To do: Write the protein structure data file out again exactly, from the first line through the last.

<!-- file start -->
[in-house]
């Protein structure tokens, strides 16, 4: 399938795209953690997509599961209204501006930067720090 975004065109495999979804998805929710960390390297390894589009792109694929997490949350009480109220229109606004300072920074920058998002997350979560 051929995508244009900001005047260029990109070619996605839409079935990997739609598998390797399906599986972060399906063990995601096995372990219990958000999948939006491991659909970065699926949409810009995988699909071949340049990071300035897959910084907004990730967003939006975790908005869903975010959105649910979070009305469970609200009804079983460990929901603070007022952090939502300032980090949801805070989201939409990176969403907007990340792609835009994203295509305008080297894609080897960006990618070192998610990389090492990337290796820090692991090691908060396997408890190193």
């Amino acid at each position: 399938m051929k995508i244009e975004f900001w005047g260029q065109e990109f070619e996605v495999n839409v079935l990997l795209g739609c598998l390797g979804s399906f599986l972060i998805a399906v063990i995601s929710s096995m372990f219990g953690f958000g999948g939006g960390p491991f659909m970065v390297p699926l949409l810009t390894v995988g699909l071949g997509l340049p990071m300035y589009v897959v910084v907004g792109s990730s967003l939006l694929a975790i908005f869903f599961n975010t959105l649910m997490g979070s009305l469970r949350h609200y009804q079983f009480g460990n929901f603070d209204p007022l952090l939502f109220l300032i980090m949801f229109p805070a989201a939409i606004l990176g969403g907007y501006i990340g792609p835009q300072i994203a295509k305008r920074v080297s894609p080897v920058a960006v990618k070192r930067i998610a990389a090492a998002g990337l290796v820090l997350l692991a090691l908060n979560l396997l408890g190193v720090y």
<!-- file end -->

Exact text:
[in-house]
């Protein structure tokens, strides 16, 4: 399938795209953690997509599961209204501006930067720090 975004065109495999979804998805929710960390390297390894589009792109694929997490949350009480109220229109606004300072920074920058998002997350979560 051929995508244009900001005047260029990109070619996605839409079935990997739609598998390797399906599986972060399906063990995601096995372990219990958000999948939006491991659909970065699926949409810009995988699909071949340049990071300035897959910084907004990730967003939006975790908005869903975010959105649910979070009305469970609200009804079983460990929901603070007022952090939502300032980090949801805070989201939409990176969403907007990340792609835009994203295509305008080297894609080897960006990618070192998610990389090492990337290796820090692991090691908060396997408890190193």
């Amino acid at each position: 399938m051929k995508i244009e975004f900001w005047g260029q065109e990109f070619e996605v495999n839409v079935l990997l795209g739609c598998l390797g979804s399906f599986l972060i998805a399906v063990i995601s929710s096995m372990f219990g953690f958000g999948g939006g960390p491991f659909m970065v390297p699926l949409l810009t390894v995988g699909l071949g997509l340049p990071m300035y589009v897959v910084v907004g792109s990730s967003l939006l694929a975790i908005f869903f599961n975010t959105l649910m997490g979070s009305l469970r949350h609200y009804q079983f009480g460990n929901f603070d209204p007022l952090l939502f109220l300032i980090m949801f229109p805070a989201a939409i606004l990176g969403g907007y501006i990340g792609p835009q300072i994203a295509k305008r920074v080297s894609p080897v920058a960006v990618k070192r930067i998610a990389a090492a998002g990337l290796v820090l997350l692991a090691l908060n979560l396997l408890g190193v720090y």